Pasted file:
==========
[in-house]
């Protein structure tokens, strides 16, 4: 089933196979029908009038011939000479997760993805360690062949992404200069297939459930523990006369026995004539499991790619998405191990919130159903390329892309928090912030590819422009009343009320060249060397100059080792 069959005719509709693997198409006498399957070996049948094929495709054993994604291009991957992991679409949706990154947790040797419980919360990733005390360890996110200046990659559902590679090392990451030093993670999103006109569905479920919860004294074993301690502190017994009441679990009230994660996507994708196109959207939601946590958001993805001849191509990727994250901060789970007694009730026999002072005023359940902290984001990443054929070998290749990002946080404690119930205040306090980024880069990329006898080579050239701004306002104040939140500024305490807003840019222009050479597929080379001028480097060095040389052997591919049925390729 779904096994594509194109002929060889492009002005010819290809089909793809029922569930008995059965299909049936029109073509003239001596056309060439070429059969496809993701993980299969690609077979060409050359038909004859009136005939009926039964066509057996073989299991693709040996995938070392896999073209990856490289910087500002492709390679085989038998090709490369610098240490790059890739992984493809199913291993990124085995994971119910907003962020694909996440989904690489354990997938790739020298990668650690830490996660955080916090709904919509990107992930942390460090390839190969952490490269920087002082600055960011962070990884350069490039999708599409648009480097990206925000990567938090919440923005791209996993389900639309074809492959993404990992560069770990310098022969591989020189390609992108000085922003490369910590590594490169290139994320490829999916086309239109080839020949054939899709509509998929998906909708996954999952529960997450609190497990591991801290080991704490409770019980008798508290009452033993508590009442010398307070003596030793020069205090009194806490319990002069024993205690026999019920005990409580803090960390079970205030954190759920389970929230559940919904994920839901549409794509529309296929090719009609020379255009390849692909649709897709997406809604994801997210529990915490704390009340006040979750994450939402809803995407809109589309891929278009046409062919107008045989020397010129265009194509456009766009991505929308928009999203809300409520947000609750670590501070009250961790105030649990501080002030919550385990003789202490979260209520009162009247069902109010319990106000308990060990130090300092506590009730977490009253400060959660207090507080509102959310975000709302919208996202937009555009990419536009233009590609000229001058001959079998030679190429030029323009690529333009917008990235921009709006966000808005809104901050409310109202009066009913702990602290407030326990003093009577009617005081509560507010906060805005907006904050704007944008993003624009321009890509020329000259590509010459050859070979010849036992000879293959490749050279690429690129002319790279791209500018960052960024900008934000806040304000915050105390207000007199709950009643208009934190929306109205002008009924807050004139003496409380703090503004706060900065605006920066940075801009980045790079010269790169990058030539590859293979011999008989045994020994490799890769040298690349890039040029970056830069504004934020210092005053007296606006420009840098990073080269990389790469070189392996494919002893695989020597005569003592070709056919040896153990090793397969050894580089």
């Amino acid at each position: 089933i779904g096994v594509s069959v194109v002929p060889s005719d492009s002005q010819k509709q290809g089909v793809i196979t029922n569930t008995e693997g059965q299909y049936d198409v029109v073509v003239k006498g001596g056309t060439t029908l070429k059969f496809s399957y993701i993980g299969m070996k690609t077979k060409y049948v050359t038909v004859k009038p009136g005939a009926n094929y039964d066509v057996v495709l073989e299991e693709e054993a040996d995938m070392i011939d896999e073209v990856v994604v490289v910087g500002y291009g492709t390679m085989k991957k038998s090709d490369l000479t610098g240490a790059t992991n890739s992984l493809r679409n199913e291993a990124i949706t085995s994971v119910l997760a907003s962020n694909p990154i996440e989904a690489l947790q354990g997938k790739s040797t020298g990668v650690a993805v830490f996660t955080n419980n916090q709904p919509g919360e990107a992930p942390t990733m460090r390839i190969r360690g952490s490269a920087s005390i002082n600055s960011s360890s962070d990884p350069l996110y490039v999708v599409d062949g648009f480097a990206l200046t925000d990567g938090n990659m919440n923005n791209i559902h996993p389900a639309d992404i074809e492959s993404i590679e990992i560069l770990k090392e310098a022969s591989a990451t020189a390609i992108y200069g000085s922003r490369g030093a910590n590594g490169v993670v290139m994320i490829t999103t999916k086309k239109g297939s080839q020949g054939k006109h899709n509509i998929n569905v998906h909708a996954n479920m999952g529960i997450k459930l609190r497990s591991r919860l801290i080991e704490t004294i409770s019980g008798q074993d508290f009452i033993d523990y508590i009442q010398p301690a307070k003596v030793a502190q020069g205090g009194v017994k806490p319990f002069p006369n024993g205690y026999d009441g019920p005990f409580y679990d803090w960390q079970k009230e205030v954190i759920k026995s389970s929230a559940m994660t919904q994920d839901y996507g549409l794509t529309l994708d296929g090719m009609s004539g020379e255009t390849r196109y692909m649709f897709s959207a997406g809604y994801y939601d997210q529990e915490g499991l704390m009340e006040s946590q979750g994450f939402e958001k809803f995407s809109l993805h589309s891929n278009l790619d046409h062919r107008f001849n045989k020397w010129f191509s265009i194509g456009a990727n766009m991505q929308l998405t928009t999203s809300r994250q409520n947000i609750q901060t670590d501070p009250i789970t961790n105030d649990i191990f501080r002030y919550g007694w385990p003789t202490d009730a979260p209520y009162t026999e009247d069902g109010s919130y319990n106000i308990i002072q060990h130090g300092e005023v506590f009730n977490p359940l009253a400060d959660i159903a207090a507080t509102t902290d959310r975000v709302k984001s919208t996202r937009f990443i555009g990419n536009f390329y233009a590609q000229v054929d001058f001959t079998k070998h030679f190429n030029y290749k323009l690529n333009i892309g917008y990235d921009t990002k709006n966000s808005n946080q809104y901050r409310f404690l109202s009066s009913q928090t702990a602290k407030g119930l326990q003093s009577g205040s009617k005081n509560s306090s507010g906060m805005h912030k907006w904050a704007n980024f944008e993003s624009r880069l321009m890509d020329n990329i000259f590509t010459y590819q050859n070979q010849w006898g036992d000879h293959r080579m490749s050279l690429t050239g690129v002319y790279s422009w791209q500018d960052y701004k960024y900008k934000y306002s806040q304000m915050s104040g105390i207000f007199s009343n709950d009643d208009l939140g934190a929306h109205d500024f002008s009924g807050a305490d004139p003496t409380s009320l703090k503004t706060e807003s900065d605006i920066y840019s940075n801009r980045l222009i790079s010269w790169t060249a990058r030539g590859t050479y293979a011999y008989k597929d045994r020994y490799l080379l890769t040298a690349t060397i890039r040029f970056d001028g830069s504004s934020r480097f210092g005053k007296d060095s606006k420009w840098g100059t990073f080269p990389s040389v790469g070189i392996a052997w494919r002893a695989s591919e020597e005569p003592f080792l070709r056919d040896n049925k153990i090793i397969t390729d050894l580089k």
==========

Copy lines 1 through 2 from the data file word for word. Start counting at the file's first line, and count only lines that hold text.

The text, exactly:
[in-house]
């Protein structure tokens, strides 16, 4: 089933196979029908009038011939000479997760993805360690062949992404200069297939459930523990006369026995004539499991790619998405191990919130159903390329892309928090912030590819422009009343009320060249060397100059080792 069959005719509709693997198409006498399957070996049948094929495709054993994604291009991957992991679409949706990154947790040797419980919360990733005390360890996110200046990659559902590679090392990451030093993670999103006109569905479920919860004294074993301690502190017994009441679990009230994660996507994708196109959207939601946590958001993805001849191509990727994250901060789970007694009730026999002072005023359940902290984001990443054929070998290749990002946080404690119930205040306090980024880069990329006898080579050239701004306002104040939140500024305490807003840019222009050479597929080379001028480097060095040389052997591919049925390729 779904096994594509194109002929060889492009002005010819290809089909793809029922569930008995059965299909049936029109073509003239001596056309060439070429059969496809993701993980299969690609077979060409050359038909004859009136005939009926039964066509057996073989299991693709040996995938070392896999073209990856490289910087500002492709390679085989038998090709490369610098240490790059890739992984493809199913291993990124085995994971119910907003962020694909996440989904690489354990997938790739020298990668650690830490996660955080916090709904919509990107992930942390460090390839190969952490490269920087002082600055960011962070990884350069490039999708599409648009480097990206925000990567938090919440923005791209996993389900639309074809492959993404990992560069770990310098022969591989020189390609992108000085922003490369910590590594490169290139994320490829999916086309239109080839020949054939899709509509998929998906909708996954999952529960997450609190497990591991801290080991704490409770019980008798508290009452033993508590009442010398307070003596030793020069205090009194806490319990002069024993205690026999019920005990409580803090960390079970205030954190759920389970929230559940919904994920839901549409794509529309296929090719009609020379255009390849692909649709897709997406809604994801997210529990915490704390009340006040979750994450939402809803995407809109589309891929278009046409062919107008045989020397010129265009194509456009766009991505929308928009999203809300409520947000609750670590501070009250961790105030649990501080002030919550385990003789202490979260209520009162009247069902109010319990106000308990060990130090300092506590009730977490009253400060959660207090507080509102959310975000709302919208996202937009555009990419536009233009590609000229001058001959079998030679190429030029323009690529333009917008990235921009709006966000808005809104901050409310109202009066009913702990602290407030326990003093009577009617005081509560507010906060805005907006904050704007944008993003624009321009890509020329000259590509010459050859070979010849036992000879293959490749050279690429690129002319790279791209500018960052960024900008934000806040304000915050105390207000007199709950009643208009934190929306109205002008009924807050004139003496409380703090503004706060900065605006920066940075801009980045790079010269790169990058030539590859293979011999008989045994020994490799890769040298690349890039040029970056830069504004934020210092005053007296606006420009840098990073080269990389790469070189392996494919002893695989020597005569003592070709056919040896153990090793397969050894580089």